IMO: Gender inequality in medicine having ‘profoundly negative effect’ on health system
- IMO surveys suggest female doctors compare poorly to their male counterparts when it comes to issues including childcare, gender discrimination and gender-based harassment
- ‘How can we expect female doctors to work in our health system if they are being treated this way?’
Saturday February 18, 2023. The Irish Medical Organisation (IMO) has warned that the significant scale of gender inequality in medicine is having a “profoundly negative effect” on the health system and is contributing to the Government’s failure to both recruit doctors and retain those already working in Ireland.
The IMO is hosting a conference entitled ‘Gender Equality in Medicine’ in Dublin today (Saturday).
Speaking at the conference, Dr Madeleine Ni Dhalaigh, a member of the IMO GP Committee, said that females were disproportionately affected in the health system on a range of issues, which was having a knock-on effect on the provision of care.
“At a time when our health system is chronically understaffed, we need to be doing everything we can to both recruit doctors and retain those already working in the system. We know from an IMO survey that female doctors compare poorly to their male counterparts when it comes to issues including childcare, gender discrimination and gender-based harassment,” she said.
“How can we expect female doctors to work in our health system if they are being treated this way? This is having a profoundly negative effect on the health system – and patients are losing out because of it.”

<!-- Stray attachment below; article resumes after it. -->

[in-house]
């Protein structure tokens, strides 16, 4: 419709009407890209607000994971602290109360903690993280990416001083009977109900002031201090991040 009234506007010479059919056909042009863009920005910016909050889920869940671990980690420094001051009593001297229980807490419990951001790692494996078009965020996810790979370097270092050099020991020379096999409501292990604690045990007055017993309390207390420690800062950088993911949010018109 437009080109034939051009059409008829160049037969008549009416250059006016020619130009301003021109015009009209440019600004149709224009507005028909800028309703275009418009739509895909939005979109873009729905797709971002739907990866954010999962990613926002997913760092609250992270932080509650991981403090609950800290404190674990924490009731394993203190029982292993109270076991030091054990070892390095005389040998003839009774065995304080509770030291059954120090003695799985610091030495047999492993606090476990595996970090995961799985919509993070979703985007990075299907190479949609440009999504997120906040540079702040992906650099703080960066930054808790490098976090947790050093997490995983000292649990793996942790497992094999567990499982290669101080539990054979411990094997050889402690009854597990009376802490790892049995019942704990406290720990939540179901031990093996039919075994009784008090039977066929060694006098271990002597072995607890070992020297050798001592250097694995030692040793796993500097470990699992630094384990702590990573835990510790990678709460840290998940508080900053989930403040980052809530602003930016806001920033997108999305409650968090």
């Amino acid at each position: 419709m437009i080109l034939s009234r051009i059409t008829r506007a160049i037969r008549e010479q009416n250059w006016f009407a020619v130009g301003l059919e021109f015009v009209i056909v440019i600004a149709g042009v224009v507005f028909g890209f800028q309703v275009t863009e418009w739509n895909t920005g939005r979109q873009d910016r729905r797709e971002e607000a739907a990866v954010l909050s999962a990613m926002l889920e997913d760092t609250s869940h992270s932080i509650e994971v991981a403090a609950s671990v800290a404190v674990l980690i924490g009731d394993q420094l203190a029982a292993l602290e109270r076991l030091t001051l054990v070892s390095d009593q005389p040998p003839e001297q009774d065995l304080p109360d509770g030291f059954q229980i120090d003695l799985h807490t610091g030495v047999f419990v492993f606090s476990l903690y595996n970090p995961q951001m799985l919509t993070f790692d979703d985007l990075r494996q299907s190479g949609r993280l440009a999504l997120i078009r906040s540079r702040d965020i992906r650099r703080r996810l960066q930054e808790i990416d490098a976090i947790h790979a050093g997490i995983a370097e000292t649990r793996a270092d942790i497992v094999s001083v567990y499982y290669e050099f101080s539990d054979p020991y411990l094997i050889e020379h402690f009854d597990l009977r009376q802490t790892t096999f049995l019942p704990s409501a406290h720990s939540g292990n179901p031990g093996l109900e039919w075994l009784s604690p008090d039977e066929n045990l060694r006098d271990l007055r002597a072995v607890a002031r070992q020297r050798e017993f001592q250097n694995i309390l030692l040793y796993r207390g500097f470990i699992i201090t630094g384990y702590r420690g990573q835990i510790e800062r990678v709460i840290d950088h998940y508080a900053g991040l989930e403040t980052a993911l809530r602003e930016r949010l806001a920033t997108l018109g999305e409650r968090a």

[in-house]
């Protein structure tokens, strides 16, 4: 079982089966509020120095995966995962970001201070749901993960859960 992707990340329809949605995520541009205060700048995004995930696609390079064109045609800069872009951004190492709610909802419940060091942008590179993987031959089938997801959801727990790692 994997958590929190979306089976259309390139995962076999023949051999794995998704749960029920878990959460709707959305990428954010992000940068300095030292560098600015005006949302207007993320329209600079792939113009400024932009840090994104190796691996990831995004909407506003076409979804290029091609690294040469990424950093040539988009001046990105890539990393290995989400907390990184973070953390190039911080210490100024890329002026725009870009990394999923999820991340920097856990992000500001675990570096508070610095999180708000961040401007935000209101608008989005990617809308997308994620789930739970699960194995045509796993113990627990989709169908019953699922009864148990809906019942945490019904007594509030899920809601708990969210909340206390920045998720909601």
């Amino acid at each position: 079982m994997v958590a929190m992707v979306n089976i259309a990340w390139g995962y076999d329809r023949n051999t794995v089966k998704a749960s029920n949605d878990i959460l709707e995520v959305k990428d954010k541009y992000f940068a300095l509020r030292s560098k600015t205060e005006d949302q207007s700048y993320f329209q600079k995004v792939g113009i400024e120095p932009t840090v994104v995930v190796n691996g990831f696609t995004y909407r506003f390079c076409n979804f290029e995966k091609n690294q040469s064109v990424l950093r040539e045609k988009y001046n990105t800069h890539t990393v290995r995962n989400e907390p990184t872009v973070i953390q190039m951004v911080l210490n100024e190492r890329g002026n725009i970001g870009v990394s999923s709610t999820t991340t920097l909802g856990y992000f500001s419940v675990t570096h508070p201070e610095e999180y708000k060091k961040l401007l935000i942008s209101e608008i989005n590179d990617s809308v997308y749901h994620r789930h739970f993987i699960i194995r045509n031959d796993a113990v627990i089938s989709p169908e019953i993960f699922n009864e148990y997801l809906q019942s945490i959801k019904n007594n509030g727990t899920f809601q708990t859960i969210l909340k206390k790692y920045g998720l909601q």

She recommended the following steps in order to ease the burden on females:
- Family-friendly work options to improve flexibility.
- Ensure all doctors are aware of their parental rights.
- The modernisation of medical training to reflect working realities.
- Promotion of female leadership in medicine.
- Cultural change.
IMO survey on Gender Equality in Irish Medicine - findings included:
- Female doctors say they are more likely to reduce their hours to part-time (35.8%) or take unpaid leave (25.5.%) to care for children compared with male doctors (7.2% and 6.8%, respectively).
- Almost half (46.5%) of female doctors with children say they are mainly or fully responsible for childcare within their family, compared with 6.3% of male doctors.
- Over half (53.6%) of female doctors report having experienced gender-based harassment, compared with 12.4% of male doctors.
- Almost half (45.8%) of female doctors say they have experienced relegation to fewer or more mundane tasks compared to colleagues of another gender. The corresponding figure for male doctors is 10.4%.